The Atlantic Daily: Independence Day (Postponed)
The EU grants a Brexit delay. Plus: Trump’s executive order on campus free speech, the endlessly on-its-way Mueller report, outrunning streetcars, and more
What We’re Following
President Donald Trump signed an executive order on Thursday directing colleges to promote free speech on campus. The administration has, for years, sought to take action on campus speech, motivated by the guise that right-wing voices are being stifled on college campuses. But the executive order essentially restates what institutions of higher education are already required to do: More than anything, it’s red meat for Trump’s MAGA base.
European Union leaders are now allowing a short few months’ extension to the March 29 Brexit deadline—if Parliament votes through the withdrawal deal next week. If that fails (and it’s failed before), EU leaders propose a much shorter extension, until April 12. But March 29 isn’t a meaningful date in itself, as Yasmeen Serhan has reported. It’s the act of postponement that will have consequences.
Announcing U.S. foreign policy via Twitter is no longer surprising under the Trump administration. On Thursday, President Trump fired off a tweet declaring a change in an American policy on the highly disputed territory of the Golan Heights: The U.S. should recognize Israeli sovereignty over the area Israel annexed in 1981. (Last year, Trump reversed another long-standing policy, moving the American embassy in Israel from Tel Aviv to Jerusalem.) Thursday’s announcement is awkward for many of the U.S.’s Arab allies, but it was no impulse tweet.
You’ve been reading news reports for months that the Mueller report is really wrapping up. (Take the latest from the Associated Press: “Waiting for the final Mueller report and what happens next,” accompanied by a fuzzy stakeout shot of Special Counsel Robert Mueller in his car.) Two reminders: The final findings might not be released to the public in the form that the word report connotes, and “wrapping up” could mean at least four different things.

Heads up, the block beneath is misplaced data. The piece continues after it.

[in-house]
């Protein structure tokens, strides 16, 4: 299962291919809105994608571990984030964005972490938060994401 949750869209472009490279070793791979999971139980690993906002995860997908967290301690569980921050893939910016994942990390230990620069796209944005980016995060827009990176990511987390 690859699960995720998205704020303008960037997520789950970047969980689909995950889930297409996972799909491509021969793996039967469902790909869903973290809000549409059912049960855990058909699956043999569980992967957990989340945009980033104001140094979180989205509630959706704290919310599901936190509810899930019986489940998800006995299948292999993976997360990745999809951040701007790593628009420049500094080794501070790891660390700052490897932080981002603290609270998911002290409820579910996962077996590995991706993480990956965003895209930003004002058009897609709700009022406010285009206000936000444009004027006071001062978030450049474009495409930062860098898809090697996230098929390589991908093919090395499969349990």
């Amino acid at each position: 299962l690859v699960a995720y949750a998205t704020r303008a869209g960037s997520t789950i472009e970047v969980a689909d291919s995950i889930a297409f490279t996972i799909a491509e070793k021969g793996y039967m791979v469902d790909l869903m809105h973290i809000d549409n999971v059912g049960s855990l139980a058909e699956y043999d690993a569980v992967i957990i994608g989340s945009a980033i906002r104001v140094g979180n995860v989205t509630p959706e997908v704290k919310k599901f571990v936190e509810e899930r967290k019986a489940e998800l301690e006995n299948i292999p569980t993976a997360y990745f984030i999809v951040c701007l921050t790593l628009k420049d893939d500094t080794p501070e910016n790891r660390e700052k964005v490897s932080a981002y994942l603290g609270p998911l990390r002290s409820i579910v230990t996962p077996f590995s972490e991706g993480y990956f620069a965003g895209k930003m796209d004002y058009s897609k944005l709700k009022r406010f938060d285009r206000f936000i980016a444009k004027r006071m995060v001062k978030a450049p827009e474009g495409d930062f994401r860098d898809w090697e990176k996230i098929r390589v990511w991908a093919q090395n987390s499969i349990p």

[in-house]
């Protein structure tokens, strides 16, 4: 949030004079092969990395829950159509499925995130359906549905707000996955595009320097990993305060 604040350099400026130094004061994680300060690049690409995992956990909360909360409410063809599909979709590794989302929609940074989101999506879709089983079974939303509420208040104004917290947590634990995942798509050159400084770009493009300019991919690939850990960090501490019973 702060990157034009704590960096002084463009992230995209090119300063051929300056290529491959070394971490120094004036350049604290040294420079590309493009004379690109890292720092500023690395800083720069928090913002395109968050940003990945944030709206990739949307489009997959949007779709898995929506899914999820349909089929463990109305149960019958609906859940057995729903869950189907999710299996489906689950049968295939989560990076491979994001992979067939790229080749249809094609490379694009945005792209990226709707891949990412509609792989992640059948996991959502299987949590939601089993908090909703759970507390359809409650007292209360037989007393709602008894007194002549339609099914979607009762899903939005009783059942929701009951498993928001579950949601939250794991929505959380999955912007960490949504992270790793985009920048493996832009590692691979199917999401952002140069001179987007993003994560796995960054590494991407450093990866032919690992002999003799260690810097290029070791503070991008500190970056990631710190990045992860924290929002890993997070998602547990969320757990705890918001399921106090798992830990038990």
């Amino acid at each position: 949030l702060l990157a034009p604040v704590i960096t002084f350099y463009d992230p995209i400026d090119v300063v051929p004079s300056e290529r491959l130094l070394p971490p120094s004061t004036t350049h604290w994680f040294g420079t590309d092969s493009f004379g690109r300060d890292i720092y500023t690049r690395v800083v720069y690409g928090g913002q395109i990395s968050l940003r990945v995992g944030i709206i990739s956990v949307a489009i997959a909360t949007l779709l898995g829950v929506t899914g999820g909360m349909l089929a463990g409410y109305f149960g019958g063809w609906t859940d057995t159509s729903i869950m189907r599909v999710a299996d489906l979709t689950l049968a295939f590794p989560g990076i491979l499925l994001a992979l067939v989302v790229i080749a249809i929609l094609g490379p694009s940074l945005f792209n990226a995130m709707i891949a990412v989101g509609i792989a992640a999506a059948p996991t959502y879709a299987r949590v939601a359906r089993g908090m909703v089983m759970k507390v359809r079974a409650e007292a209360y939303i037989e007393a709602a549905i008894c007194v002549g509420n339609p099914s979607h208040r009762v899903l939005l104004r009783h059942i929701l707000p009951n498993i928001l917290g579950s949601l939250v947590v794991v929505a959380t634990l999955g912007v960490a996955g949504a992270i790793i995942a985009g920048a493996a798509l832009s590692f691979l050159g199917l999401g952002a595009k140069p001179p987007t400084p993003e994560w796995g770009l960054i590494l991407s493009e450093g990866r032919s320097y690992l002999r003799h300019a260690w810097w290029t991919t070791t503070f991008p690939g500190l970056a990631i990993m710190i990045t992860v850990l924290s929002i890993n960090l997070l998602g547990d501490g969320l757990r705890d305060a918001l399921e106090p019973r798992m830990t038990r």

(Beck Diefenbach / Reuters)
Apple’s AirPods are expensive yet convenient, tangle-free yet prone to loss. But these headphones suffer from the same big flaw that most newfangled electronics do: rapidly diminishing battery life.
Waste is one of the inherent features of a consumer-spending-driven economy: Companies keep selling things in order to post profits, consumers keep buying them because they have disposable income, and our standard of living improves. There is little apparent downside when consumers throw things away—trash disappears from office buildings and apartment buildings overnight.
But lithium-ion batteries are different from other waste. Tossing them in the trash can create fires at waste-management facilities. And unfettered consumption has big upstream costs: The more devices with lithium-ion batteries that aren’t recycled, the more companies have to mine the finite resources that go into those batteries. Most lithium-ion batteries contain cobalt, which is often mined in terrible conditions in the developing world.
(Edgar Su / Reuters)
The New Zealand shooter mined the depths of the far-right internet to pack his manifesto, much of it violent, troll-y text knowingly written for an audience. Nazis, too, weaponized their insincerity, Adam Serwer writes:
The original Nazis were open about their intentions, but their strategic insincerity created a fog of doubt that allowed observers to avoid the obvious. In 1922, The New York Times infamously declared that many believed “Hitler’s anti-Semitism was not so genuine or violent as it sounded, and that he was merely using anti-Semitic propaganda as a bait to catch masses of followers and keep them aroused, enthusiastic, and in line for the time when his organization is perfected and sufficiently powerful to be employed effectively for political purposes.”
(Courtesy of Michael Moran for Related/Oxford)
Our partner site CityLab explores the cities of the future and investigates the biggest ideas and issues facing urban dwellers around the world. Gracie McKenzie shares today’s top stories:
Amsterdam is considering a new housing law in an effort to fight growing unaffordability: If you buy a newly built house, you’ll have to live in it yourself.
An alien arriving on Earth this month might be forgiven for assuming that Thomas Heatherwick is currently the world’s most beloved urban designer, writes CityLab’s Feargus O’Sullivan. But frankly, many of Heatherwick’s projects—like Hudson Yards’ “Vessel”—stink.
In Washington, D.C, there’s a running joke ... that you can literally outrun a streetcar. The CityLab writer Linda Poon made an attempt last month. Here’s what happened.
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